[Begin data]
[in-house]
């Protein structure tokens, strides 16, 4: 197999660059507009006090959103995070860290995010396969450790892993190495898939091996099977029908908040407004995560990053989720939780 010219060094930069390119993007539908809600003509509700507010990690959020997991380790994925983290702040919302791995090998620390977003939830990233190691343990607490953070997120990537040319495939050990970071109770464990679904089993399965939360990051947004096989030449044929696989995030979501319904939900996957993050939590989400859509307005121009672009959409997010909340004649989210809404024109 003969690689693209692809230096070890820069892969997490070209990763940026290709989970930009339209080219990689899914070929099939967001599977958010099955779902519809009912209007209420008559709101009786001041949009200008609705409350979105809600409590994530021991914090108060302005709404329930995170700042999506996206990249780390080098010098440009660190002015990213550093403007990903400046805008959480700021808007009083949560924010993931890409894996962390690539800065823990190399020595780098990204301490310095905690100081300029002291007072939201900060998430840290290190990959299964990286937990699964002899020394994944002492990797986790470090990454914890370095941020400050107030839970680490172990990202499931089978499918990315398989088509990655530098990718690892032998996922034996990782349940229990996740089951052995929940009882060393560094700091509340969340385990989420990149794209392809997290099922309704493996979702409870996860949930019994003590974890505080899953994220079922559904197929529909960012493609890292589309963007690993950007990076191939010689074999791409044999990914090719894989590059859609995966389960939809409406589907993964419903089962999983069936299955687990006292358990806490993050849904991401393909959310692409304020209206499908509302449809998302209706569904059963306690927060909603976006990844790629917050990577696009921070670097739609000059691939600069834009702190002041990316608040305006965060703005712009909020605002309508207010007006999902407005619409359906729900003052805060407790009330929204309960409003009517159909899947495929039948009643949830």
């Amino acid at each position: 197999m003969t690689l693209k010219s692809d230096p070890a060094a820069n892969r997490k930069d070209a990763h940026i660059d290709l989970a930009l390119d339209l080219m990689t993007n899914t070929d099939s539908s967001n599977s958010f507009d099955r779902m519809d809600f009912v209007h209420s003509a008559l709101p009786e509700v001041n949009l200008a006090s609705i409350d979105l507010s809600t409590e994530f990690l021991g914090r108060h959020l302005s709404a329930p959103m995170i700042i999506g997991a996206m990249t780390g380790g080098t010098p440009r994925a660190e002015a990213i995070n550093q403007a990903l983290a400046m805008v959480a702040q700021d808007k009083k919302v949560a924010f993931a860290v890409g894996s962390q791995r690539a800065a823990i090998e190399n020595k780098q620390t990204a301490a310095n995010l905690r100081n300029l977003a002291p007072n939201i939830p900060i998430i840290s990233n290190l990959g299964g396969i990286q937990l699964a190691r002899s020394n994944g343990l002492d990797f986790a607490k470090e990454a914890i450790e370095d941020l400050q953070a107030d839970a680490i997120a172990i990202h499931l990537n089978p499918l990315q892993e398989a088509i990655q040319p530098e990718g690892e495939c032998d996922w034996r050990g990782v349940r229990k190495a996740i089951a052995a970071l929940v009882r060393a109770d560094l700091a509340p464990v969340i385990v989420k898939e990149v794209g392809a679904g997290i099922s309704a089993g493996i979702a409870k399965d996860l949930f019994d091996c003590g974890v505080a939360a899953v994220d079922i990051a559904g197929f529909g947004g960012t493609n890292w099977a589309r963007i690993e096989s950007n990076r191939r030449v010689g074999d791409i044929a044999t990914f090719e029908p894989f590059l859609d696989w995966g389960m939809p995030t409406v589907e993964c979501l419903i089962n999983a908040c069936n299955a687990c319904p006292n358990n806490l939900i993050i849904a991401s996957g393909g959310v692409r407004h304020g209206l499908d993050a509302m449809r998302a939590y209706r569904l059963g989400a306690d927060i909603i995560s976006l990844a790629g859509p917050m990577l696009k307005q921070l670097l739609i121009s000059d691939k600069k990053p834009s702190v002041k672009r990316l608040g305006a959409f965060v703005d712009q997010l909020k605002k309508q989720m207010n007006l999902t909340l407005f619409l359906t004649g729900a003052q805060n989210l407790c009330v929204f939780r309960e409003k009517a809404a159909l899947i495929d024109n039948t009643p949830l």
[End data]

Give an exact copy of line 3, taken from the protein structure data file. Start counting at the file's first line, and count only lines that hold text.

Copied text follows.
């Amino acid at each position: 197999m003969t690689l693209k010219s692809d230096p070890a060094a820069n892969r997490k930069d070209a990763h940026i660059d290709l989970a930009l390119d339209l080219m990689t993007n899914t070929d099939s539908s967001n599977s958010f507009d099955r779902m519809d809600f009912v209007h209420s003509a008559l709101p009786e509700v001041n949009l200008a006090s609705i409350d979105l507010s809600t409590e994530f990690l021991g914090r108060h959020l302005s709404a329930p959103m995170i700042i999506g997991a996206m990249t780390g380790g080098t010098p440009r994925a660190e002015a990213i995070n550093q403007a990903l983290a400046m805008v959480a702040q700021d808007k009083k919302v949560a924010f993931a860290v890409g894996s962390q791995r690539a800065a823990i090998e190399n020595k780098q620390t990204a301490a310095n995010l905690r100081n300029l977003a002291p007072n939201i939830p900060i998430i840290s990233n290190l990959g299964g396969i990286q937990l699964a190691r002899s020394n994944g343990l002492d990797f986790a607490k470090e990454a914890i450790e370095d941020l400050q953070a107030d839970a680490i997120a172990i990202h499931l990537n089978p499918l990315q892993e398989a088509i990655q040319p530098e990718g690892e495939c032998d996922w034996r050990g990782v349940r229990k190495a996740i089951a052995a970071l929940v009882r060393a109770d560094l700091a509340p464990v969340i385990v989420k898939e990149v794209g392809a679904g997290i099922s309704a089993g493996i979702a409870k399965d996860l949930f019994d091996c003590g974890v505080a939360a899953v994220d079922i990051a559904g197929f529909g947004g960012t493609n890292w099977a589309r963007i690993e096989s950007n990076r191939r030449v010689g074999d791409i044929a044999t990914f090719e029908p894989f590059l859609d696989w995966g389960m939809p995030t409406v589907e993964c979501l419903i089962n999983a908040c069936n299955a687990c319904p006292n358990n806490l939900i993050i849904a991401s996957g393909g959310v692409r407004h304020g209206l499908d993050a509302m449809r998302a939590y209706r569904l059963g989400a306690d927060i909603i995560s976006l990844a790629g859509p917050m990577l696009k307005q921070l670097l739609i121009s000059d691939k600069k990053p834009s702190v002041k672009r990316l608040g305006a959409f965060v703005d712009q997010l909020k605002k309508q989720m207010n007006l999902t909340l407005f619409l359906t004649g729900a003052q805060n989210l407790c009330v929204f939780r309960e409003k009517a809404a159909l899947i495929d024109n039948t009643p949830l």